So in the end I decided to do the testing myself. Then the next question is of course how to do this job quickly, accurately and as cheap as possible. I could use a set of puzzles but that is only one aspect of an engine. I rather prefer the engine to be tested by playing games but I can't/ don't want to miss my hardware for several months. A good compromise was found in a rapidmatch with the rate of 15 minutes + 10 seconds increment over 100 games. That should give a good indication of the playing-strength. At stake was a place in my top 2 engines so logically I chose Komodo 11 as its opponent for the match.

Then the next question is what do we decide about the openings. Do we give the engines full liberty of choice or do we select a number of positions which need to played out once from each side as TCEC does? The free choice is as we humans play our games but there are some disadvantages to that. The engines will likely play openings which are not part of my repertoire. The risk exists that they play very safe and we get an abundance of draws. Finally Leela will without an openingbook play almost exclusively the same moves in the opening so you risk to see several times the same opening/ game.

Therefore I preferred to let the engines start from a pre-defined set of openings. Which openings to choose is then the next logical question. It didn't take me long to find a good answer for it. I created a new database and injected a selection of 50 recently played games of myself. Next I removed in all games the moves beyond the 10th. The few duplicates which I got, were swapped by selecting a few other of my games. The final result was a nice mix of 50 positions in which some of them the balance was already broken. This way I avoided a too high number of draws. Besides the engines will only play openings which have occurred before in my practice which makes it of course more fun to watch the match.

Finally everything was ready. Via Fritz I activated the window to initialize the match as obviously I wanted to automate the whole process. First I selected Leela. Next Komodo11. I selected the right tempo and the last step was linking to my special database of 50 positions. After verification of all parameters I clicked ok and the match got off.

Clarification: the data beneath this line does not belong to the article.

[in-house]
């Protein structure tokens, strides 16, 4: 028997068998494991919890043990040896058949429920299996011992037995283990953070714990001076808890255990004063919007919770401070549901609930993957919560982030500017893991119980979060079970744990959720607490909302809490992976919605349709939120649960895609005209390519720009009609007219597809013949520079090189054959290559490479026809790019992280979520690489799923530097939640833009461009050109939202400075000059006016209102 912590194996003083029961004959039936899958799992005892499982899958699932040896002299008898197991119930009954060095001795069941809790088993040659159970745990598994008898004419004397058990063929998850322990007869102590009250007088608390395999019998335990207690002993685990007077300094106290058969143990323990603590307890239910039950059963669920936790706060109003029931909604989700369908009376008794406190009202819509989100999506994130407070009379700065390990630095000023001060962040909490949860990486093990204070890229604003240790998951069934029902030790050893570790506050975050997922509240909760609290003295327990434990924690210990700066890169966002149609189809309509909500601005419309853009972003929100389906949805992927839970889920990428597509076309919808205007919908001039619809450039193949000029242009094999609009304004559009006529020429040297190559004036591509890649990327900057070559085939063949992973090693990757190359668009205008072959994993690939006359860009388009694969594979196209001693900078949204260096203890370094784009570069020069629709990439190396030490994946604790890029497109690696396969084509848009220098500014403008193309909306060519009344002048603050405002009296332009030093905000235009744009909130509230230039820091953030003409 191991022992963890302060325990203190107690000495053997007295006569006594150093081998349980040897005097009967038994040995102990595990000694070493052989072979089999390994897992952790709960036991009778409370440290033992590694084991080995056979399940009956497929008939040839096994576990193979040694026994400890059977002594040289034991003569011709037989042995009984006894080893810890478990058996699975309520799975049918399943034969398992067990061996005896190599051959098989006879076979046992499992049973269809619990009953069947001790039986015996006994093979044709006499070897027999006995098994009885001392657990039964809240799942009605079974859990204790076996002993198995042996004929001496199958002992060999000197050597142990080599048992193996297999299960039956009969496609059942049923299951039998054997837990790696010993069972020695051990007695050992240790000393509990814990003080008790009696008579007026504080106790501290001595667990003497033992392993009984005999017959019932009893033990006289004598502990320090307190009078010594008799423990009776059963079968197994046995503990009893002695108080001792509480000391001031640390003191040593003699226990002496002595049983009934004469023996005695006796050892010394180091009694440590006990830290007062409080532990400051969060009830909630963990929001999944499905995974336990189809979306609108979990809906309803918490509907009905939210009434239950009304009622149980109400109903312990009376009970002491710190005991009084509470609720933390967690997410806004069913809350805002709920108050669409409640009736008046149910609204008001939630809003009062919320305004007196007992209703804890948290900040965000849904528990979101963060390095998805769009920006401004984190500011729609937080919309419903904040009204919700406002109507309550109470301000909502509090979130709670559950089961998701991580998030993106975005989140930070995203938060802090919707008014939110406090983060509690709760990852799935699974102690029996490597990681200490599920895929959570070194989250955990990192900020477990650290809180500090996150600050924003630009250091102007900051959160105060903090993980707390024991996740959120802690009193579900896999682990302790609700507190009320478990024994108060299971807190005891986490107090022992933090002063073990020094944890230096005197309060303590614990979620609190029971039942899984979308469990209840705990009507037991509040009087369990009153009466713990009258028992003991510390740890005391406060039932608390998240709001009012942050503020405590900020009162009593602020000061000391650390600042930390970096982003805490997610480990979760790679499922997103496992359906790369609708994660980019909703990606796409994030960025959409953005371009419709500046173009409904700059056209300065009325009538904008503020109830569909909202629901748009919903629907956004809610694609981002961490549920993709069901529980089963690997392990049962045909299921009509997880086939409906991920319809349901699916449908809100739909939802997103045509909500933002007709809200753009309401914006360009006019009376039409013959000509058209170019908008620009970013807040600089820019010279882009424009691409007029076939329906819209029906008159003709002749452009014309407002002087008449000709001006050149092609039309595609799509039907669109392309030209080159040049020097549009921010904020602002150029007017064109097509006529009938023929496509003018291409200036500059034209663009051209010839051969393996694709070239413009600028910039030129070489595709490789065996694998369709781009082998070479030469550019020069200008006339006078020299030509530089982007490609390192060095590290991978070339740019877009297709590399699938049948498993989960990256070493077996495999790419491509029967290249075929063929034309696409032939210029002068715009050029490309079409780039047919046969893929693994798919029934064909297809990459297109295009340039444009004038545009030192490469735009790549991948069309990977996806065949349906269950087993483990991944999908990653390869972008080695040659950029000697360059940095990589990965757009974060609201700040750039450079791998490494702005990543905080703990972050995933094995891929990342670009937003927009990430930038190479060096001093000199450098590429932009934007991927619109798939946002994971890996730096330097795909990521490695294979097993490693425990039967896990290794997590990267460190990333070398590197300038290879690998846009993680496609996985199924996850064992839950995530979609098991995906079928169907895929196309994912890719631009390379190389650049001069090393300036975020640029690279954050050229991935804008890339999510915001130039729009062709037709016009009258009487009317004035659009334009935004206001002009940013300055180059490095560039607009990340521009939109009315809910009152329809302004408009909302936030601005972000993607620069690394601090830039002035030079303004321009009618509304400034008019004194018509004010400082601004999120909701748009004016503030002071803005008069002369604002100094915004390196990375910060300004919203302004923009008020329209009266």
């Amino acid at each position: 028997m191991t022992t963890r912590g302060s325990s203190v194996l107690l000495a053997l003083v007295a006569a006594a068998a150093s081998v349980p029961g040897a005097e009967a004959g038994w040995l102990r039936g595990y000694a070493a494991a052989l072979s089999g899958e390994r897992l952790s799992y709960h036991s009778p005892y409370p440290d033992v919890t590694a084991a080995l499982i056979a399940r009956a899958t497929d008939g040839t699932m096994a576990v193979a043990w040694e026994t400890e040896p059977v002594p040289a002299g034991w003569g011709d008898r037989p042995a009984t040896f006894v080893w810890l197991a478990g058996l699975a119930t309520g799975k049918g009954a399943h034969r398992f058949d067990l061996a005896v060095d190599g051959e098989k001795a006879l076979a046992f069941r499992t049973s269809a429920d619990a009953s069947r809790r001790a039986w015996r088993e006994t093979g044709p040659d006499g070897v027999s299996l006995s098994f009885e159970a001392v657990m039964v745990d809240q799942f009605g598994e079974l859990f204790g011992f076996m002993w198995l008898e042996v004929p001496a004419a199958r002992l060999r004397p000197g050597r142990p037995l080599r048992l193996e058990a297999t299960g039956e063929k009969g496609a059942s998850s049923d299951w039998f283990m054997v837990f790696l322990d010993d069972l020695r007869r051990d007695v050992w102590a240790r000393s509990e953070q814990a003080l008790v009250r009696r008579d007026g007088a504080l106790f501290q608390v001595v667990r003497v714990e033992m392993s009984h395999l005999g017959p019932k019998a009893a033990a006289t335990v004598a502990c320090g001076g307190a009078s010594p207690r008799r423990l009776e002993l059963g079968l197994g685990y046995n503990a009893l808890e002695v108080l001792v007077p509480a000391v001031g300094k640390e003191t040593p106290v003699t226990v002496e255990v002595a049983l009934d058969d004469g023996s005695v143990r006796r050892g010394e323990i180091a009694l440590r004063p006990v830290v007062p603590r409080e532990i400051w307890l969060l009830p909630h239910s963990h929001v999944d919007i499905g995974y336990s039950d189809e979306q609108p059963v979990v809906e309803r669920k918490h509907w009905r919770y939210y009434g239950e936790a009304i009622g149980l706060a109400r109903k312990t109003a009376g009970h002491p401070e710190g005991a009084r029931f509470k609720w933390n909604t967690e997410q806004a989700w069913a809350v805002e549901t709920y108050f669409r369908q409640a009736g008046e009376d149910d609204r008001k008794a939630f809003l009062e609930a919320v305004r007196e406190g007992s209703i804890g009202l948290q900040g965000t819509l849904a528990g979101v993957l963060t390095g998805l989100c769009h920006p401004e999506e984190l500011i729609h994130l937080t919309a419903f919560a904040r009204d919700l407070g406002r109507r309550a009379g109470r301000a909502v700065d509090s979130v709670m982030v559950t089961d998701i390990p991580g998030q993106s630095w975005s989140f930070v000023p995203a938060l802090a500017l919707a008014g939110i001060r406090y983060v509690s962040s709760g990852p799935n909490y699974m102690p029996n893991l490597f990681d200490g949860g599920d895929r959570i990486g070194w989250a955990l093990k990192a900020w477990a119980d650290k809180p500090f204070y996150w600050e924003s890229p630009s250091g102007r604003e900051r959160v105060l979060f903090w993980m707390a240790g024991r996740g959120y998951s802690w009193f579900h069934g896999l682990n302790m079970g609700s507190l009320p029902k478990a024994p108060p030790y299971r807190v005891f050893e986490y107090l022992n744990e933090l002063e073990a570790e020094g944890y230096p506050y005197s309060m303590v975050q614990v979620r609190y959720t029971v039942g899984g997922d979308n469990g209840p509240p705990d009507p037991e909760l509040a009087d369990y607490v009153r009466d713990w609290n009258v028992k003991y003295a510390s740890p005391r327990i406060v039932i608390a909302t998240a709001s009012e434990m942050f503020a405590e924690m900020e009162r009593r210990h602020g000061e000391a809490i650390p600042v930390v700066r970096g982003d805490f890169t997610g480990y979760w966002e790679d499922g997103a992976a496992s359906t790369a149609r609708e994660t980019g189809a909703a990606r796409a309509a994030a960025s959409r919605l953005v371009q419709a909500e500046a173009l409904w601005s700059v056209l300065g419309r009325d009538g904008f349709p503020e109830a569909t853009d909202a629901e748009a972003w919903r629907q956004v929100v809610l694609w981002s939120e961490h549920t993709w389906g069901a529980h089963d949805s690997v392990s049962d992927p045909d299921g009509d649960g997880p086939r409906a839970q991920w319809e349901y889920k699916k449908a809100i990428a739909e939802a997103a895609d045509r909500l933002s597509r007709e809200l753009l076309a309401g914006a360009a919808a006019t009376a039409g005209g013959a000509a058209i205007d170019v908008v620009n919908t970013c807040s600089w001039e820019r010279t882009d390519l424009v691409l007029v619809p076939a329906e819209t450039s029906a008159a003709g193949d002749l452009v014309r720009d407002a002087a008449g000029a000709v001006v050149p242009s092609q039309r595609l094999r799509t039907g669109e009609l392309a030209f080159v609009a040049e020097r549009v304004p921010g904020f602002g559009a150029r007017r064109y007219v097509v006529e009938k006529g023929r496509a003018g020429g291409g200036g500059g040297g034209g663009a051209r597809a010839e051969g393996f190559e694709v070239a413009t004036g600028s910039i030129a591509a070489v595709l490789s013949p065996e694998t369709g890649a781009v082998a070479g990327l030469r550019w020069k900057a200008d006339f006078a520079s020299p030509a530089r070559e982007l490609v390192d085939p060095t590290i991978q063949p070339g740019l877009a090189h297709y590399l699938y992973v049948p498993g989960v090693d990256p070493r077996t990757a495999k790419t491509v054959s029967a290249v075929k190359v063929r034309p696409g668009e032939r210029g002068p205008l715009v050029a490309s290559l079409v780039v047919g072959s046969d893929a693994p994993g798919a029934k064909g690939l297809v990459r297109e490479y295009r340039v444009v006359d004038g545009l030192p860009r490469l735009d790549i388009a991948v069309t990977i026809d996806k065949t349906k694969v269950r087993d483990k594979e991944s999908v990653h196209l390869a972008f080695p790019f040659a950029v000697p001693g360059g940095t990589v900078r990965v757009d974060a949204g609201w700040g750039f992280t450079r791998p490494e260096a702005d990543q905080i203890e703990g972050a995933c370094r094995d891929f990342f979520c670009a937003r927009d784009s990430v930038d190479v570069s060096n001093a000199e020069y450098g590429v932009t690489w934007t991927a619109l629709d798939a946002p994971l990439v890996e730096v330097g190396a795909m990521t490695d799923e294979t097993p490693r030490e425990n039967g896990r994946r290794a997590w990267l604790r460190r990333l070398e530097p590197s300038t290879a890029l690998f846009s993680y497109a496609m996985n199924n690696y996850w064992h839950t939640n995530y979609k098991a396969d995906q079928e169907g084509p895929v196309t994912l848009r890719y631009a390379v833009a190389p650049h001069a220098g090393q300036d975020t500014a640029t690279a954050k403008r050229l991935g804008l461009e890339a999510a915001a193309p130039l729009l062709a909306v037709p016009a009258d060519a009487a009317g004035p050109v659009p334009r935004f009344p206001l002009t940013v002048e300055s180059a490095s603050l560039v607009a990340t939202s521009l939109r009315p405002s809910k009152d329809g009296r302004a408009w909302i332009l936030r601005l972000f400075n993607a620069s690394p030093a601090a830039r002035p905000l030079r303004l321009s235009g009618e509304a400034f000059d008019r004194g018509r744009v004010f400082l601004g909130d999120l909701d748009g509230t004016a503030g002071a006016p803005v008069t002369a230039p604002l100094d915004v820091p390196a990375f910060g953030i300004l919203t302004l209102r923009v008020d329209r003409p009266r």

About 3 full days lasted the match. I let my PC run day and night but I did interrupt the process a few times to allow my PC cool down as around that time we were having temperatures around 40 degrees in Belgium. Anyway it was very easy to continue the match from the point where I paused.

The match was a big success which superseded the tests. First it became quickly clear both engines were very close of strength but also had a very different style. Often games got extremely interesting and besides played from openings all part of my repertoire. A number of times, I sometimes even together with my children, watched live 1 or more games. My children also regularly asked about the preliminary score as we all got attached to little Leela which despite the tactical handicap (more about it later) often managed to defeat the giant Komodo .

It made me want to have more of it so I decided to organize twice more such match in the next months with newer releases of Leela. For the 3rd match I decided to replace some of the openings. If in the 2 previous matches 4 times the same color won (so irrespective of the engine) then it seemed more appropriate to select some other opening to use as test.